not unlike that felt by Americans after the attacks of . but it is true – is to resolve the situation in the North Caucasus’. whose background was in the KGB. which caused over 300 deaths. and Russia’s basic inability to stand up for itself and secure its core national objectives. noting as he came to power that ‘my mission. was deeply offended by the chaotic state of Russia in the late 1990s. Downloaded By: [King's College London] At: 11:19 3 June 2011 Putin’s Caucasian ‘war on terror’ It is no overestimation to say that the North Caucasus defined and moulded Putin’s presidency: his democratic legitimacy was indeed ‘forged in war’. of which the North Caucasus was the most flagrant example. There is no doubt that Putin. Boris Yeltsin.5 The fact that in 2007 he and his associates could reasonably declare that victory had been achieved provided a vital source of legitimacy for the distinctly less free and more authoritarian political structures that Putin had constructed in the intervening period. the weakening of state structures as a result of criminality and terror. Remarkably. For Putin. The succession of bomb attacks on apartment blocks in Russian cities in September 1999. and he reaped the rewards of a military campaign that was deemed by most Russians to be both necessary and successful. his popularity never waned. Putin always understood the critical importance of perceptions of victory and success in Russia’s ‘war on terror’ in the North Caucasus. except briefly after the Beslan hostage-taking incident in September 2004.4 It was in the North Caucasus that Putin’s prestige and popularity were initially grounded. my historic mission – it sounds pompous. the perceived penetration and subversion by foreign forces. and its political instrumentalisation by the Kremlin to promote a more authoritarian and self-assertive nationalist state. the North Caucasus was reflective of the larger problems facing post-Soviet Russia – the threat of disintegration. might have longer-term damaging consequences. had a traumatic impact on Russians. Yeltsin’s unpopularity at this time reflected broader popular revulsion with the state of the nation. not least for the West’s relations with Russia. It is notable that Putin consciously framed his response to the conflict in Chechnya so as to put clear psychological distance between his presidency and that of his predecessor.Chechnya: Has Moscow Won? | 99 question whether the broader legacy of the conflict in Chechnya.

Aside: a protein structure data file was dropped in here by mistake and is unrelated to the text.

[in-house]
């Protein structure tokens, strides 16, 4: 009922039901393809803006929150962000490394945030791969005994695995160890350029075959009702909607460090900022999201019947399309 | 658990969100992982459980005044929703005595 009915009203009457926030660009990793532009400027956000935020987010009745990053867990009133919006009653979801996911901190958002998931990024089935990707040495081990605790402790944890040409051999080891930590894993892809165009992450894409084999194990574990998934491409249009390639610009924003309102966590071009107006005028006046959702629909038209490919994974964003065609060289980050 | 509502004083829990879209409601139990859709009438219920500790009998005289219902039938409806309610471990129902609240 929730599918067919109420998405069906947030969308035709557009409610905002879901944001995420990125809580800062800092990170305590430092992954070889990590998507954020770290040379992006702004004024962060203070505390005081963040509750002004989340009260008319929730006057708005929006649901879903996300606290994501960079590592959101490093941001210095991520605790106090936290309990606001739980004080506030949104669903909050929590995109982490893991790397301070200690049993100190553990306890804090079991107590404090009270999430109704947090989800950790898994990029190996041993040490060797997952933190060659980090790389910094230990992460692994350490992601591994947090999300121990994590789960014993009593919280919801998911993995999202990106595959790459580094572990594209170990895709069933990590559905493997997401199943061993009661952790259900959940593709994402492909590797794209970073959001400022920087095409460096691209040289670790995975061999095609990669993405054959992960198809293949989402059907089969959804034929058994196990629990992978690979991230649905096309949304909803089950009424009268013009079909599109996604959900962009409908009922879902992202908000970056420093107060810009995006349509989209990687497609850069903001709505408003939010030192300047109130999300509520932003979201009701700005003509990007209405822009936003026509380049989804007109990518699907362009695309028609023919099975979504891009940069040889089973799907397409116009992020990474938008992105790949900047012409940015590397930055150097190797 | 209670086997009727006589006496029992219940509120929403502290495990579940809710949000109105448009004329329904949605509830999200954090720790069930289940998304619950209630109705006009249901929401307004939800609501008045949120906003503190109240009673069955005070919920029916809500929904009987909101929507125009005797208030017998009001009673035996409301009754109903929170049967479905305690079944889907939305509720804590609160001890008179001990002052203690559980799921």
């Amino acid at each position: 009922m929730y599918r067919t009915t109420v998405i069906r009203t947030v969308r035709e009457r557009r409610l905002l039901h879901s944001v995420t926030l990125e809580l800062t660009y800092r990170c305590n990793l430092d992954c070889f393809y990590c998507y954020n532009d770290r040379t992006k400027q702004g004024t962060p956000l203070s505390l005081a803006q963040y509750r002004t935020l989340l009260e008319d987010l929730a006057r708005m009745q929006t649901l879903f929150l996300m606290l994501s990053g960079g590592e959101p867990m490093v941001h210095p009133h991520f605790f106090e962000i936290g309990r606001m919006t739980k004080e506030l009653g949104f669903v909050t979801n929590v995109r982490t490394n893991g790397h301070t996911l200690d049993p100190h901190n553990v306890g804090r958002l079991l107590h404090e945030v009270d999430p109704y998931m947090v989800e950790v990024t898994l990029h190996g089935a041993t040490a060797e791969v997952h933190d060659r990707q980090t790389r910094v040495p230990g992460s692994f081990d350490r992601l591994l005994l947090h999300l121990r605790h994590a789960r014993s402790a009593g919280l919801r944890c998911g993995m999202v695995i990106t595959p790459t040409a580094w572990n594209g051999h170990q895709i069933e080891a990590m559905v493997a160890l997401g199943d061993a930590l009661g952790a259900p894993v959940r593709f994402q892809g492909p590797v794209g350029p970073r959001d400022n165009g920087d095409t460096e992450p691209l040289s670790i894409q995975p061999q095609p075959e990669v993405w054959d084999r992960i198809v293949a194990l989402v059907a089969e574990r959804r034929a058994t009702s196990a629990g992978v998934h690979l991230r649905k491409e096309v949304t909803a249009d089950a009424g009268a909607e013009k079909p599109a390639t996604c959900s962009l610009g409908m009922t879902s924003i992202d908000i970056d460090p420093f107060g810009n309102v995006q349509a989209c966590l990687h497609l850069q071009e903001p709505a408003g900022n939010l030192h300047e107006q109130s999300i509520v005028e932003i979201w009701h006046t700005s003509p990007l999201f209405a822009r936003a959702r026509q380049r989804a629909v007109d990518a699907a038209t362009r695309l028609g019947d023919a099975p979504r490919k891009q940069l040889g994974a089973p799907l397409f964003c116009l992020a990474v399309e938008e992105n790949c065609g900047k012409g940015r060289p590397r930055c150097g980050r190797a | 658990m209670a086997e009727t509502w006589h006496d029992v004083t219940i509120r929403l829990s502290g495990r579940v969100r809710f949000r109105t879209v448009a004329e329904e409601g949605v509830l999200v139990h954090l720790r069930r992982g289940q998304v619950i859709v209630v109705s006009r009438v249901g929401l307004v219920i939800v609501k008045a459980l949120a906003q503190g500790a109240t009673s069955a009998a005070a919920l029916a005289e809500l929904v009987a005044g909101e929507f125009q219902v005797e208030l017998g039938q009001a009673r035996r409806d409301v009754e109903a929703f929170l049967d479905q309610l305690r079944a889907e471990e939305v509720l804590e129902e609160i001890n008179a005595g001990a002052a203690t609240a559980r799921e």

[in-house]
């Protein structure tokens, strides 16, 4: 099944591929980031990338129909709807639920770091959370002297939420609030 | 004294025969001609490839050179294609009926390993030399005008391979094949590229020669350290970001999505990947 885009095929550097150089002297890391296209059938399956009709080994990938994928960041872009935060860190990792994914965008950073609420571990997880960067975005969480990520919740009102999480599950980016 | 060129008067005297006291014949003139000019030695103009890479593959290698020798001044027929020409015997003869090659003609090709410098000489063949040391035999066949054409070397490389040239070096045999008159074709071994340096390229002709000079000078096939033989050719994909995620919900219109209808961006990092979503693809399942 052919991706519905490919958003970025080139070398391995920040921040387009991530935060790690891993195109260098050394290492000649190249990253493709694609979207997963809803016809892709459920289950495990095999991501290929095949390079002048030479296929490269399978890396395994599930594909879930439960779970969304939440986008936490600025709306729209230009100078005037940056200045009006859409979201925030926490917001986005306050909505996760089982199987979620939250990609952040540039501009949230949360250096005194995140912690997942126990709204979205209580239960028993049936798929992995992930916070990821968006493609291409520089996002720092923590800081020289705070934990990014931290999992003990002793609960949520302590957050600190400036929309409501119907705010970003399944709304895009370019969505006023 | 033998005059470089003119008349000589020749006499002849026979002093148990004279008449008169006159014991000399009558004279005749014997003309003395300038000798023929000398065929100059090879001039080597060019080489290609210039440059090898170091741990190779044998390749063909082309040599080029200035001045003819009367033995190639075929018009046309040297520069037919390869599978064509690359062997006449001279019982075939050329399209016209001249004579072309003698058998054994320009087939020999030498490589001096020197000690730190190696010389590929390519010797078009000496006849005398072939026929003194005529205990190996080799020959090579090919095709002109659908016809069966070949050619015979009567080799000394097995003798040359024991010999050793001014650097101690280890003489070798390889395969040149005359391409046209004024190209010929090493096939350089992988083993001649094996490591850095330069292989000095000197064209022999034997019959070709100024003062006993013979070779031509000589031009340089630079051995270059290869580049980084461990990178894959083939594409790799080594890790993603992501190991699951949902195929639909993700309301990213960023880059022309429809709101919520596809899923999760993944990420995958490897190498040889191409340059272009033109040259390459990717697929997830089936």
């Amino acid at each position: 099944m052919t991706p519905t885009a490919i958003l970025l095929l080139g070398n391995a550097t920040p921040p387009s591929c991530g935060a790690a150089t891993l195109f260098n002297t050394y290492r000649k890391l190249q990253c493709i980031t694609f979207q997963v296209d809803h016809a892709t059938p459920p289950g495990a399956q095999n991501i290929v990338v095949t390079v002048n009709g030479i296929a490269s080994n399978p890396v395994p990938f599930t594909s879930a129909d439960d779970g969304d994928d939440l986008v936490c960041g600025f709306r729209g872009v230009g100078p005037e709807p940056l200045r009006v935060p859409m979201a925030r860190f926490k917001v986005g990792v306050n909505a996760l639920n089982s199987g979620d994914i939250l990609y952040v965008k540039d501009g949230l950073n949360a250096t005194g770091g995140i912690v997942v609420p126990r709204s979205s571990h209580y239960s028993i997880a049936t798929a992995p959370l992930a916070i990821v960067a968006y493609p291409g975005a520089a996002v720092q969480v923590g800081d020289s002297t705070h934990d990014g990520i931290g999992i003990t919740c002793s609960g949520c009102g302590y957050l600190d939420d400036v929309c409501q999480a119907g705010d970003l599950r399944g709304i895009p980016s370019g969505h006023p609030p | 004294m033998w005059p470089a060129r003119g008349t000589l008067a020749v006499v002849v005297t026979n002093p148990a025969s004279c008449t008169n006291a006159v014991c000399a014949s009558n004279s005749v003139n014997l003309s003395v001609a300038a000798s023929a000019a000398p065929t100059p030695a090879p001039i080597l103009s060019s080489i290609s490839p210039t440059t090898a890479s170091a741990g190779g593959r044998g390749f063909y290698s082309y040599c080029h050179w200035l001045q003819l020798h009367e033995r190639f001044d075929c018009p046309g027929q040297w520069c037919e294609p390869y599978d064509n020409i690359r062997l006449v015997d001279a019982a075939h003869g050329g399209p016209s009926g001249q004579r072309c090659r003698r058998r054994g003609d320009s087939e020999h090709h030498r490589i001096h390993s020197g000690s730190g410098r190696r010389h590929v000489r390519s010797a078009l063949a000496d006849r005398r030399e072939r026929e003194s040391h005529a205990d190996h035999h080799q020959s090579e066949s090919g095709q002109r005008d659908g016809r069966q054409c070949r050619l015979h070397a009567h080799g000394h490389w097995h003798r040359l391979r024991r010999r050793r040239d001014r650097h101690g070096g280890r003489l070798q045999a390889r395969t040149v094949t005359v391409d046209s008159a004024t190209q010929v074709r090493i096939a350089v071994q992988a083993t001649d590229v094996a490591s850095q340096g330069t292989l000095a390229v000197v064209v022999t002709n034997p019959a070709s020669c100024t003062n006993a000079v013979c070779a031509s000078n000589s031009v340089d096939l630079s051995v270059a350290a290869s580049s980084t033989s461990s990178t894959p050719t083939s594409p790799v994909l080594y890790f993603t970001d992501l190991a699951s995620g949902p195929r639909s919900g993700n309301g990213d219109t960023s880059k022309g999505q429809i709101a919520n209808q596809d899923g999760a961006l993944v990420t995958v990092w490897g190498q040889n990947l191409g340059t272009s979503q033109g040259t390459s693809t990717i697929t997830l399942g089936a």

Compared with the occasionally tragicomic evolution of the first war. During the hostage crises in Budennovsk in 1995 and Kizlyar in 1996. as a counterpoint to the perceived constant political meddling of politicians in the Yeltsin period. indecision.9 Second. Bush launched a full-scale invasion as a part of his ‘war on terror’.7 Putin’s Downloaded By: [King's College London] At: 11:19 3 June 2011 1999 intervention in Chechnya. When Putin was confronted with similar challenges. Putin gave the military carte blanche to conduct the war in such a way as to ensure a decisive victory.100 | Roland Dannreuther and Luke March 11 September 2001. most notably the hostage crises in the Russia’s second Chechen campaign had new rules of engagement .8 Like the US ‘war on terror’ that would begin two years later. the sight of leading government figures negotiating with hostage-takers. the constant mantra of the second war was that there would be no negotiation with the ‘terrorists’. First. Instead of meekly appeasing Iraq or lobbing an intermittent cruise missile into the country. Russia’s second Chechen campaign had new rules of engagement. Bush sought to characterise the Clinton era as one defined by weakness. agreeing to their demands and even facilitating their escape presented an image of a Russia abjectly humiliated. Like Putin’s implicit representation of the Yeltsin period. This helped ease the deep sense of alienation in the Russian military caused by the conviction that politicians had ‘pulled the rug from under their feet’ and denied them a military victory in the earlier campaign. Bush used the 11 September attacks to frame a radical strategic shift in US security policy. Putin resolved any remaining ambiguities on the issue of independence by confirming that it was not open for discussion.6 This provided the ideal strategic moment to respond with decisive action. and established uncompromising new rules for dealing with major terrorist incidents. was similarly defined purely as a counter-terrorist operation. There are certain parallels between Putin’s response to the 1999 events and the way in which US President George W. as Republicans accused Clinton of doing. unlike the earlier Chechen war (1994–96). pusillanimity and a lack of moral probity. the second campaign was far more professional and effective.